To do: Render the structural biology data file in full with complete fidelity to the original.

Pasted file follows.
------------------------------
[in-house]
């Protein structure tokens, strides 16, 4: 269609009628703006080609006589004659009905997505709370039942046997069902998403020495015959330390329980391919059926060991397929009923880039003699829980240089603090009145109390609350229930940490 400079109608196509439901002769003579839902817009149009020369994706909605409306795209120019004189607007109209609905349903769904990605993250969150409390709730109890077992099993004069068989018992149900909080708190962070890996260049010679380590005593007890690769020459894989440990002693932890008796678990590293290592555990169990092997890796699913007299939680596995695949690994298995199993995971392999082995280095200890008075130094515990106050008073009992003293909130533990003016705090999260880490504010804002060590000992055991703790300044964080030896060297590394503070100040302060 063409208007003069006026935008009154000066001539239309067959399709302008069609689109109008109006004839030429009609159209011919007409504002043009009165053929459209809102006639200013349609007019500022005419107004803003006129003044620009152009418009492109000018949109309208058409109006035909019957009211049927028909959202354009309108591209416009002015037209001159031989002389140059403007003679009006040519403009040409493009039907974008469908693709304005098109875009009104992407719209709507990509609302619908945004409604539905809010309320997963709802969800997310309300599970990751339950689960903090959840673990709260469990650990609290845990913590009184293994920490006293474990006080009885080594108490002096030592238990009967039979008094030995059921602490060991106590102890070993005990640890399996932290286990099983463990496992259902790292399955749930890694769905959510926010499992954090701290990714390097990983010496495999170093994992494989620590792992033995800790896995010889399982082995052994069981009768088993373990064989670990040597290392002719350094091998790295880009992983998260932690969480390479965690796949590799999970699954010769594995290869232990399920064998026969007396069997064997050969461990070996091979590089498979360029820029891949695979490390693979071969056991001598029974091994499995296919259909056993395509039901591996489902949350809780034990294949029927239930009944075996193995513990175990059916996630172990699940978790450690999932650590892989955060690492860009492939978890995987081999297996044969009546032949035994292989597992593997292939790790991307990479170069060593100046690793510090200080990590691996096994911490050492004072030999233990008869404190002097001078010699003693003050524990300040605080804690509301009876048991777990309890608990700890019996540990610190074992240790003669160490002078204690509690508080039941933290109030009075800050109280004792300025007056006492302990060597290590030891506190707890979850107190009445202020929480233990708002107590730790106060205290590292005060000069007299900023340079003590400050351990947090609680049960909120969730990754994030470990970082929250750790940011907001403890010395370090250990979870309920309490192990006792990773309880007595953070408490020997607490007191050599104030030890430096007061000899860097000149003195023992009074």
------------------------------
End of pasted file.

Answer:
[in-house]
């Protein structure tokens, strides 16, 4: 269609009628703006080609006589004659009905997505709370039942046997069902998403020495015959330390329980391919059926060991397929009923880039003699829980240089603090009145109390609350229930940490 400079109608196509439901002769003579839902817009149009020369994706909605409306795209120019004189607007109209609905349903769904990605993250969150409390709730109890077992099993004069068989018992149900909080708190962070890996260049010679380590005593007890690769020459894989440990002693932890008796678990590293290592555990169990092997890796699913007299939680596995695949690994298995199993995971392999082995280095200890008075130094515990106050008073009992003293909130533990003016705090999260880490504010804002060590000992055991703790300044964080030896060297590394503070100040302060 063409208007003069006026935008009154000066001539239309067959399709302008069609689109109008109006004839030429009609159209011919007409504002043009009165053929459209809102006639200013349609007019500022005419107004803003006129003044620009152009418009492109000018949109309208058409109006035909019957009211049927028909959202354009309108591209416009002015037209001159031989002389140059403007003679009006040519403009040409493009039907974008469908693709304005098109875009009104992407719209709507990509609302619908945004409604539905809010309320997963709802969800997310309300599970990751339950689960903090959840673990709260469990650990609290845990913590009184293994920490006293474990006080009885080594108490002096030592238990009967039979008094030995059921602490060991106590102890070993005990640890399996932290286990099983463990496992259902790292399955749930890694769905959510926010499992954090701290990714390097990983010496495999170093994992494989620590792992033995800790896995010889399982082995052994069981009768088993373990064989670990040597290392002719350094091998790295880009992983998260932690969480390479965690796949590799999970699954010769594995290869232990399920064998026969007396069997064997050969461990070996091979590089498979360029820029891949695979490390693979071969056991001598029974091994499995296919259909056993395509039901591996489902949350809780034990294949029927239930009944075996193995513990175990059916996630172990699940978790450690999932650590892989955060690492860009492939978890995987081999297996044969009546032949035994292989597992593997292939790790991307990479170069060593100046690793510090200080990590691996096994911490050492004072030999233990008869404190002097001078010699003693003050524990300040605080804690509301009876048991777990309890608990700890019996540990610190074992240790003669160490002078204690509690508080039941933290109030009075800050109280004792300025007056006492302990060597290590030891506190707890979850107190009445202020929480233990708002107590730790106060205290590292005060000069007299900023340079003590400050351990947090609680049960909120969730990754994030470990970082929250750790940011907001403890010395370090250990979870309920309490192990006792990773309880007595953070408490020997607490007191050599104030030890430096007061000899860097000149003195023992009074």